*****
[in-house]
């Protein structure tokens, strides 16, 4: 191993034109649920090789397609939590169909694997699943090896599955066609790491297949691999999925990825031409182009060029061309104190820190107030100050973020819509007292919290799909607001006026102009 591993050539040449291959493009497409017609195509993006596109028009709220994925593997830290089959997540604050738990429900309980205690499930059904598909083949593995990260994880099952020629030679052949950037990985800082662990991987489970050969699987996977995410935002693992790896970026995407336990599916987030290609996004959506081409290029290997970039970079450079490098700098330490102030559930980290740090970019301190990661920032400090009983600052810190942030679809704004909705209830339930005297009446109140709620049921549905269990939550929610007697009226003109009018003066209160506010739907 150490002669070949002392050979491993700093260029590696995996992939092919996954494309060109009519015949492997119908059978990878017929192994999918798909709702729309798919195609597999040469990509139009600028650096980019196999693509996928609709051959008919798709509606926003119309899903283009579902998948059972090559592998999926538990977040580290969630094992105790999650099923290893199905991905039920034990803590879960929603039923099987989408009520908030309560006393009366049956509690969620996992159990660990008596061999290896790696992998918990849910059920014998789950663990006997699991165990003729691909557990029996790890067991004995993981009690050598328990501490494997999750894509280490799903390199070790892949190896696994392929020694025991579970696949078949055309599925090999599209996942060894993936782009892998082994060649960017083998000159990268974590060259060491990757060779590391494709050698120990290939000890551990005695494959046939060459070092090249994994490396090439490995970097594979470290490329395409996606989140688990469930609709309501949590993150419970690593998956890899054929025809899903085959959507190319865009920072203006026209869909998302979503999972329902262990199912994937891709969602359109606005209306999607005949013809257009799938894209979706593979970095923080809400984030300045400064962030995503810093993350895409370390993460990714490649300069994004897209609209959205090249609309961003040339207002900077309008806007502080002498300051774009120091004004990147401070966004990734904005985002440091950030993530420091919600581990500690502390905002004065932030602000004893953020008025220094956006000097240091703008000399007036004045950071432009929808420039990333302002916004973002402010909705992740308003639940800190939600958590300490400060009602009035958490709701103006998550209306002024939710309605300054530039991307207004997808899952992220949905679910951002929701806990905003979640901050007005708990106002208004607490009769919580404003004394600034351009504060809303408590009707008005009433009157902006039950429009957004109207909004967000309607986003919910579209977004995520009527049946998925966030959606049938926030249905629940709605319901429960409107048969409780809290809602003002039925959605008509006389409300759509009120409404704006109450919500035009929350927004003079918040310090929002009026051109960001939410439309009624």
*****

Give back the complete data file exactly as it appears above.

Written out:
[in-house]
């Protein structure tokens, strides 16, 4: 191993034109649920090789397609939590169909694997699943090896599955066609790491297949691999999925990825031409182009060029061309104190820190107030100050973020819509007292919290799909607001006026102009 591993050539040449291959493009497409017609195509993006596109028009709220994925593997830290089959997540604050738990429900309980205690499930059904598909083949593995990260994880099952020629030679052949950037990985800082662990991987489970050969699987996977995410935002693992790896970026995407336990599916987030290609996004959506081409290029290997970039970079450079490098700098330490102030559930980290740090970019301190990661920032400090009983600052810190942030679809704004909705209830339930005297009446109140709620049921549905269990939550929610007697009226003109009018003066209160506010739907 150490002669070949002392050979491993700093260029590696995996992939092919996954494309060109009519015949492997119908059978990878017929192994999918798909709702729309798919195609597999040469990509139009600028650096980019196999693509996928609709051959008919798709509606926003119309899903283009579902998948059972090559592998999926538990977040580290969630094992105790999650099923290893199905991905039920034990803590879960929603039923099987989408009520908030309560006393009366049956509690969620996992159990660990008596061999290896790696992998918990849910059920014998789950663990006997699991165990003729691909557990029996790890067991004995993981009690050598328990501490494997999750894509280490799903390199070790892949190896696994392929020694025991579970696949078949055309599925090999599209996942060894993936782009892998082994060649960017083998000159990268974590060259060491990757060779590391494709050698120990290939000890551990005695494959046939060459070092090249994994490396090439490995970097594979470290490329395409996606989140688990469930609709309501949590993150419970690593998956890899054929025809899903085959959507190319865009920072203006026209869909998302979503999972329902262990199912994937891709969602359109606005209306999607005949013809257009799938894209979706593979970095923080809400984030300045400064962030995503810093993350895409370390993460990714490649300069994004897209609209959205090249609309961003040339207002900077309008806007502080002498300051774009120091004004990147401070966004990734904005985002440091950030993530420091919600581990500690502390905002004065932030602000004893953020008025220094956006000097240091703008000399007036004045950071432009929808420039990333302002916004973002402010909705992740308003639940800190939600958590300490400060009602009035958490709701103006998550209306002024939710309605300054530039991307207004997808899952992220949905679910951002929701806990905003979640901050007005708990106002208004607490009769919580404003004394600034351009504060809303408590009707008005009433009157902006039950429009957004109207909004967000309607986003919910579209977004995520009527049946998925966030959606049938926030249905629940709605319901429960409107048969409780809290809602003002039925959605008509006389409300759509009120409404704006109450919500035009929350927004003079918040310090929002009026051109960001939410439309009624």